NEW YORK (GenomeWeb) – Biocept reported Monday after the close of the market a year-over-year increase in second quarter revenues and commercial testing business volume, but also a higher net loss compared to the previous year.
Separately today, the firm announced a new collaboration with the University of California, Irvine to evaluate its liquid biopsy platform in guiding treatment for metastatic cancer patients.
The San Diego-based firm, which markets a variety of molecular diagnostic tests based on detection of circulating tumor cells and circulating tumor DNA, said it accessioned 336 commercial cases in the second quarter ended June 30, up from just three commercial cases during the second quarter of 2014. Including non-commercial assays, the company brought in a total of 525 samples during the quarter.
"Liquid biopsy is still an emerging technology and changing physician behavior takes time," Biocept President and CEO Michael Nall said during a conference call recapping the company's Q2 financial results. "We are taking steps to accumulate the clinical evidence that will support physician adoption and grow our business," he added.
Revenues for the second quarter of 2015 increased to $77,000 from $19,000 in the second quarter of 2014.
Biocept posted a net loss of $4 million, or $.22 per share per share, in the second quarter, up from $3 million, or $.67 per share, in Q2 2014.
The per-share figure reflects an increase in outstanding shares used to calculate its loss per share, from 4.4 million in 2014 to 18 million this year. Biocept went public in February 2014.
According to the company, the increase in net loss was primarily due to higher expenses associated with increased sample volumes and expansion of its sales and marketing organization.
Biocept CFO Bill Kachioff said during the firm's earnings call that a change in CPT codes early this year caused a delay in reimbursement payments for the company on assays accessioned in the first quarter, which in turn impacted revenues in Q2.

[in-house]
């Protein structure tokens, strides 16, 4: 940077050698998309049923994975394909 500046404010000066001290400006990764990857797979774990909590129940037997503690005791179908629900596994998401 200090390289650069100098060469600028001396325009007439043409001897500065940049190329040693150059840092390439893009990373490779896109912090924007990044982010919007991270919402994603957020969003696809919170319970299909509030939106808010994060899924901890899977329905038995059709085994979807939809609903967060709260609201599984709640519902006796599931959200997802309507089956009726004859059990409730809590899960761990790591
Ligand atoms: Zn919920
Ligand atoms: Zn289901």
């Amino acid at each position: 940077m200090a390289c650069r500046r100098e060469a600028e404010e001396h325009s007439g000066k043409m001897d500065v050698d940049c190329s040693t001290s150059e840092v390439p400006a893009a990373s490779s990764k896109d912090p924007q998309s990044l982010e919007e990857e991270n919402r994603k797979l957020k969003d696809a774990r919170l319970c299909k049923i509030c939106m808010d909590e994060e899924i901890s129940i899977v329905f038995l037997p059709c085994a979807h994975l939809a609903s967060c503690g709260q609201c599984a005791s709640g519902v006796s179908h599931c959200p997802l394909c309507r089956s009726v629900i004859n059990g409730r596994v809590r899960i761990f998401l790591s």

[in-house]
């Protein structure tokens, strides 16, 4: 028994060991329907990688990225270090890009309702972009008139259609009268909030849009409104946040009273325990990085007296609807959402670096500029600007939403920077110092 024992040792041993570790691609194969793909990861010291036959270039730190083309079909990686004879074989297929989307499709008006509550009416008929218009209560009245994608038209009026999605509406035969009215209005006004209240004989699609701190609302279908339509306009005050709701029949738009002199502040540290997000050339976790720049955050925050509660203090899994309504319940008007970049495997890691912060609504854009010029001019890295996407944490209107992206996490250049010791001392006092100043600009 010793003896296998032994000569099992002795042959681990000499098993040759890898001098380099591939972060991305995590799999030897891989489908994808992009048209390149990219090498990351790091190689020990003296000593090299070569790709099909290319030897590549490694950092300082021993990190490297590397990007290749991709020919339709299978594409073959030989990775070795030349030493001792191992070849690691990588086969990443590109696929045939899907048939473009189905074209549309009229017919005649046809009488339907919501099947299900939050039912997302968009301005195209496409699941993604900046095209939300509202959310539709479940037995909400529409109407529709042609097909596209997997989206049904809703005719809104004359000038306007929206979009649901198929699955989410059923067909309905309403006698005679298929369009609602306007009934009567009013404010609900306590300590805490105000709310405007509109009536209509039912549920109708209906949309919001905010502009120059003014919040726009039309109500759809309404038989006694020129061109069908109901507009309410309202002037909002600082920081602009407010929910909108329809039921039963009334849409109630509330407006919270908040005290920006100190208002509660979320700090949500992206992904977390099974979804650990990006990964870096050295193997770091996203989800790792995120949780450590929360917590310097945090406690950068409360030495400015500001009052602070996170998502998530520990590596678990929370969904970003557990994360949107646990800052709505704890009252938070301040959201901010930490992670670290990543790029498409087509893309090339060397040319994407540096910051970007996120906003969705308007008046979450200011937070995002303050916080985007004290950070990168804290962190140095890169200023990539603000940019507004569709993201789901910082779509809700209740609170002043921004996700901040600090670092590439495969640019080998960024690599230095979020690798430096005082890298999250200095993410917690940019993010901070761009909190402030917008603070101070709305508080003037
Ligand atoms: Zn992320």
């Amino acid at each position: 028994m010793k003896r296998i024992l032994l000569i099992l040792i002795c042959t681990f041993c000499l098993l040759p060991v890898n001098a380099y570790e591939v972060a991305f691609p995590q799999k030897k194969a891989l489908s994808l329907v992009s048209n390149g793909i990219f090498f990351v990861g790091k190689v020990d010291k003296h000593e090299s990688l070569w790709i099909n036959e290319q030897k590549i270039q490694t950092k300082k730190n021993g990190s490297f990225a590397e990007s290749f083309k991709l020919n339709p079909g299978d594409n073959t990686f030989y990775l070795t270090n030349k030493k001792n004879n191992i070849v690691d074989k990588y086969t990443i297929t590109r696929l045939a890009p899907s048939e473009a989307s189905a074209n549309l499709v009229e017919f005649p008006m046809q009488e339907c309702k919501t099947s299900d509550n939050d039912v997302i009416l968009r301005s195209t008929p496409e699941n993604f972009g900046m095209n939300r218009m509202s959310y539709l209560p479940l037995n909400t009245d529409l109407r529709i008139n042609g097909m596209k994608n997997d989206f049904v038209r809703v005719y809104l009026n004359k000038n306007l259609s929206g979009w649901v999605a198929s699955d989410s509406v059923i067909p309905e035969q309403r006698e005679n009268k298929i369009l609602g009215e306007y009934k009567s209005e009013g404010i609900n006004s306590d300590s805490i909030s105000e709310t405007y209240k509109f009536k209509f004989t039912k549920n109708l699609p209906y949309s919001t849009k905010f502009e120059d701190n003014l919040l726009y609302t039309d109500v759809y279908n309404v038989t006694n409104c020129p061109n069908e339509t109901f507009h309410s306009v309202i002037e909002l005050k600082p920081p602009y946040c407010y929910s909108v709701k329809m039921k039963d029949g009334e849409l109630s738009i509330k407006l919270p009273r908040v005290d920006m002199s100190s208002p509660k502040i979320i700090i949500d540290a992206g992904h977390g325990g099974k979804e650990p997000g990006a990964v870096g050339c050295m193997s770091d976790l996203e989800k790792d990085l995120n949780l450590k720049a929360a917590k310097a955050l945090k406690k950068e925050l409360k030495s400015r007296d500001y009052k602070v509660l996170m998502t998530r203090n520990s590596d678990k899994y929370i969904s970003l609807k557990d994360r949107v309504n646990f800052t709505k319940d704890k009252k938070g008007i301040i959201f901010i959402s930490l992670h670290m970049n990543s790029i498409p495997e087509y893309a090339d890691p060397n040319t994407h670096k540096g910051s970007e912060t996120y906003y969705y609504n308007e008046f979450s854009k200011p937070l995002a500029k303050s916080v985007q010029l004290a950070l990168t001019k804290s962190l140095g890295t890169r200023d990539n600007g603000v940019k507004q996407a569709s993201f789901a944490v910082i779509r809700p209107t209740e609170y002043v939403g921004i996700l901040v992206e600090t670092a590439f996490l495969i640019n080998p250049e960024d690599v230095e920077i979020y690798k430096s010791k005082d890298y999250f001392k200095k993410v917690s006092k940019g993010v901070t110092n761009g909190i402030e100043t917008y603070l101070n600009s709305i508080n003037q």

"We believe we resolved this issue last month and have resubmitted claims for those assays. We expect to receive additional reimbursement for these claims during the … third quarter of 2015," Kachioff said.
The average reimbursement for cases billed between July and December of 2014 was $612, he added. During this time the primary assay being marketed by the company was its breast cancer test, which included only a few biomarkers.
The company's R&D spending decreased 30 percent year over year to $772,000 from $1.1 million. Its general and administrative costs rose to $1.4 million from $1 million in Q2 2014, while its sales and marketing costs nearly doubled to $851,000 from $423,000.
Biocept exited the quarter with $16.5 million in cash and cash equivalents.
During the quarter, Biocept expanded its fleet of liquid biopsy tests, launching assays targeting important mutations in colorectal cancer, melanoma, and small cell lung cancer. These included tests for KRAS mutations, BRAF mutations, and FGFR1 amplification.
Nall said the company was also recently issued aUSpatent for its blood collection and transport preservative, an "important element of Biocept's technology for both CTC and ctDNA predictive and prognostic genomic analysis," he said.
The preservative significantly reduces clumping of cells that may interfere with their capture when using microchannel devices for up to 96 hours. "With this extended timeframe we can effectively perform testing for patients worldwide," he said.
According to the firm, it is also working currently toward additional validation for its liquid biopsy approach through research collaborations, and has plans to increase physician awareness and adoption with additional featured presentations at important medical conferences.
In June, Biocept announced a research and commercial collaboration with the Sarah Cannon Research Institute to determine the clinical utility of Biocept's OncoCEE technology to detect circulating biomarkers to assess the response of estrogen-positive breast cancer patients' tumors to treatment over time.
As part of the UC-Irvine collaboration announced today, researchers from the company and university will also compare biomarkers detected in blood to tissue biopsy in patients with metastatic cancer, and validate the use of Biocept's liquid biopsy platform in qualifying patients for available targeted therapies.
The partners will also evaluate the potential of the technology to serially monitor tumor mutations during treatment to identify early indicators of drug resistance.